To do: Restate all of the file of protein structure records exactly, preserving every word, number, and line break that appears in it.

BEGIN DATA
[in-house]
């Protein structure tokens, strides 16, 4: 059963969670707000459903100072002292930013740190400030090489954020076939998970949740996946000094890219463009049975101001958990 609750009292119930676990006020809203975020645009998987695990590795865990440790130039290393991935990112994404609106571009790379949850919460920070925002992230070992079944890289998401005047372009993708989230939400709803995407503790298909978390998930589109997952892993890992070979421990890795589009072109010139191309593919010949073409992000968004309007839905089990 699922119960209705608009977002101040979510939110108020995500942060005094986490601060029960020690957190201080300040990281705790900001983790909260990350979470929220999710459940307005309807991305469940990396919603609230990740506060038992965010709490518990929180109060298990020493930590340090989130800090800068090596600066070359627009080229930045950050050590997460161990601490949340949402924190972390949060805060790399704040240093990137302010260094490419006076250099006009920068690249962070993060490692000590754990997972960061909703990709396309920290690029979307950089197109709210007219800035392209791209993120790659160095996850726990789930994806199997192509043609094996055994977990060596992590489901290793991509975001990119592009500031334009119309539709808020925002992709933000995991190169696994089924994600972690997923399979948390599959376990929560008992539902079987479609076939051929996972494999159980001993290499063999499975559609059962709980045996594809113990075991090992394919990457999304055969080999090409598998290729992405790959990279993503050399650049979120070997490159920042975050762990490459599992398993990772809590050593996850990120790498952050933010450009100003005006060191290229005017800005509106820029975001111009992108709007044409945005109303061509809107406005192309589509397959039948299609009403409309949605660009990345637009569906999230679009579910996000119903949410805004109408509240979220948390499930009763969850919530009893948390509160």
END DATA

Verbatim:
[in-house]
């Protein structure tokens, strides 16, 4: 059963969670707000459903100072002292930013740190400030090489954020076939998970949740996946000094890219463009049975101001958990 609750009292119930676990006020809203975020645009998987695990590795865990440790130039290393991935990112994404609106571009790379949850919460920070925002992230070992079944890289998401005047372009993708989230939400709803995407503790298909978390998930589109997952892993890992070979421990890795589009072109010139191309593919010949073409992000968004309007839905089990 699922119960209705608009977002101040979510939110108020995500942060005094986490601060029960020690957190201080300040990281705790900001983790909260990350979470929220999710459940307005309807991305469940990396919603609230990740506060038992965010709490518990929180109060298990020493930590340090989130800090800068090596600066070359627009080229930045950050050590997460161990601490949340949402924190972390949060805060790399704040240093990137302010260094490419006076250099006009920068690249962070993060490692000590754990997972960061909703990709396309920290690029979307950089197109709210007219800035392209791209993120790659160095996850726990789930994806199997192509043609094996055994977990060596992590489901290793991509975001990119592009500031334009119309539709808020925002992709933000995991190169696994089924994600972690997923399979948390599959376990929560008992539902079987479609076939051929996972494999159980001993290499063999499975559609059962709980045996594809113990075991090992394919990457999304055969080999090409598998290729992405790959990279993503050399650049979120070997490159920042975050762990490459599992398993990772809590050593996850990120790498952050933010450009100003005006060191290229005017800005509106820029975001111009992108709007044409945005109303061509809107406005192309589509397959039948299609009403409309949605660009990345637009569906999230679009579910996000119903949410805004109408509240979220948390499930009763969850919530009893948390509160």